Iowa Deferred Judgment Lawyer
If you’ve been charged with a criminal offense in the State of Iowa, you may be eligible for a “deferred judgment.”
Am I eligible for a deferred judgment?
Depending on your criminal history and the type of charges you’re facing, you may be eligible for a deferred judgment.
The following people are NOT eligible to receive a deferred judgment:
- Anyone with a prior felony conviction
- Anyone who has received a deferred two or more times already
- Anyone who was granted a deferred on a felony within five years of committing the new offense
The following offenses are NOT eligible for deferred judgment:
- Forcible felonies
- Sexual abuse of someone under the age of 18 by a mandatory reporter.
- Manufacture, delivery, or possession with intent to manufacture or deliver more than 5 grams of methamphetamine
- OWI if:
- You have a previous OWI conviction OR
- Your breath test showed a higher BAC than .15 OR
- You’ve had a deferred on an OWI (or similar offense) before OR
- You refused the chemical test OR
- You injured someone other than yourself OR
- A boating OWI with a mandatory minimum sentence or a mandatory minimum fine
- Violation of a protective order or no contact order
- Contempt on a protective order or no contact order
- Sex Offender Registry violation
- Homicide by vehicle while driving intoxicated
- Serious injury by vehicle while driving intoxicated
- Assault against a peace officer
- Domestic abuse assault if you’ve had a deferred judgment or deferred sentence for domestic abuse assault before
- Domestic abuse assault, third or subsequent offense
- Lascivious acts with a child under the age of twelve
How does a deferred judgment work?
After you are found guilty or convicted of a crime in Iowa, sentencing procedures start.
The judge who sentences you will decide what sentence you receive. She will consider whether you are eligible for a deferred judgment under Iowa Code 907.3. If you are deferred eligible , she will consider whether she believes it’s an appropriate outcome for you and your situation.
You have to agree to a deferred in order to receive one.
After you’re granted a deferred, you will be placed on probation.
If you don’t cooperate with probation, the judge can remove you from probation, pronounce judgment, and impose any (legal) sentence that they decide is appropriate. If you are accused of violating the terms of your probation, you should take to a probation violation lawyer immediately.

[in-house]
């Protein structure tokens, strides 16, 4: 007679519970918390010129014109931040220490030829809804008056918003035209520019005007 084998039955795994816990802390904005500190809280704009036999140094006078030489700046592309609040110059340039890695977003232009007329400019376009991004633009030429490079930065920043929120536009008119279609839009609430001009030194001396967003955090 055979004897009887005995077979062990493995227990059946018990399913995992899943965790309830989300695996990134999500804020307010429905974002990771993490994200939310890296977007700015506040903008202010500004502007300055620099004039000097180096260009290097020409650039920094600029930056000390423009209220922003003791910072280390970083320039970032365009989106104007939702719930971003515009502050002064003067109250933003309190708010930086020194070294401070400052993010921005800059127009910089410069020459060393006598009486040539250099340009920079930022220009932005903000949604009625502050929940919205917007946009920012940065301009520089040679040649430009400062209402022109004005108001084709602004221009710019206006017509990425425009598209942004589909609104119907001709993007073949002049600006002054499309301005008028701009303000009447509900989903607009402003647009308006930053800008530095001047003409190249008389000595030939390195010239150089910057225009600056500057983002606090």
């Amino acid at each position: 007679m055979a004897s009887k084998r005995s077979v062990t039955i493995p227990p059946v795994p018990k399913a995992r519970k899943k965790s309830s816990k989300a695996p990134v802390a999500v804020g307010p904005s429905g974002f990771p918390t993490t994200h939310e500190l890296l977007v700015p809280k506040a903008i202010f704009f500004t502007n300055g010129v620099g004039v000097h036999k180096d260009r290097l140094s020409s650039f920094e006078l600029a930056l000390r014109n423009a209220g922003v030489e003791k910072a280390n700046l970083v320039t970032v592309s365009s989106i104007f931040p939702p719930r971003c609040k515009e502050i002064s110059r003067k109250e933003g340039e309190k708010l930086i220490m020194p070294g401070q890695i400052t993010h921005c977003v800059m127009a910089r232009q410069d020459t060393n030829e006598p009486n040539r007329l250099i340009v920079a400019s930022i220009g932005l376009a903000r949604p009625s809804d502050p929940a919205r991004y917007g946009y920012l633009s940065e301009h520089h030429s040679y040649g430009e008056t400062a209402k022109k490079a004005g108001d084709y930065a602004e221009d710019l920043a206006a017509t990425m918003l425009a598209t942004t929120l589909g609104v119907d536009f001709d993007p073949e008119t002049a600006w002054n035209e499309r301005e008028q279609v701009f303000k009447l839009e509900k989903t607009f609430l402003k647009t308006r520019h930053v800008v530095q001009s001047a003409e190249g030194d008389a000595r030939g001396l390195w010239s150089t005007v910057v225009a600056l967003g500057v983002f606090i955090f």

Once you comply with all the requirements of probation and pay your fees, you will be successfully discharged from probation “without entry of judgment.” This will function similarly to expungement — the Court will still be able to see that you were charged with the crime and received a deferred judgment on it, but people looking around on Iowa Courts Online won’t be able to find it.
How many deferred judgments can I get?
Two. It’s a lifetime max of two deferred judgments. You can’t change your mind later about an earlier deferred and use it for a later offense.
Who should not accept a deferred judgment?
Some people aren’t good candidates for deferred judgments. Know yourself — if you’re a regular drug user and aren’t ready or willing to get sober, for instance, you’re going to drop a dirty UA at some point and the court will likely revoke your deferred and impose a harsher sentence.
If you won’t be able to comply with the terms of probation, it may be better to refuse a deferred judgment and explore other options. Talk to your lawyer about whether a deferred judgment is a good fit for your situation.
We can talk about whether you’re eligible for a deferred judgment in Des Moines, Polk County, Ankeny, Ames, Johnston, West Des Moines, Waukee, Saylorville, Bondurant, Altoona, Clive, Grimes, Pleasant Hill, Story County, Boone County, Marshall County, Dallas County, Jasper County, Madison County, Warren County, Marion County, Wapello County, Davis County, Ottumwa, Bloomfield, Iowa City, Council Bluffs, and the rest of Iowa.
This blog post is for informational purposes only and should not be relied on as legal advice. Consult with a licensed attorney in your jurisdiction. Reading this site doesn’t create an attorney-client relationship. If you want to talk to us about whether this is a potential or desirable outcome for your Iowa criminal charges, please contact us at (515) 491 6128 and we’ll set up a time to talk.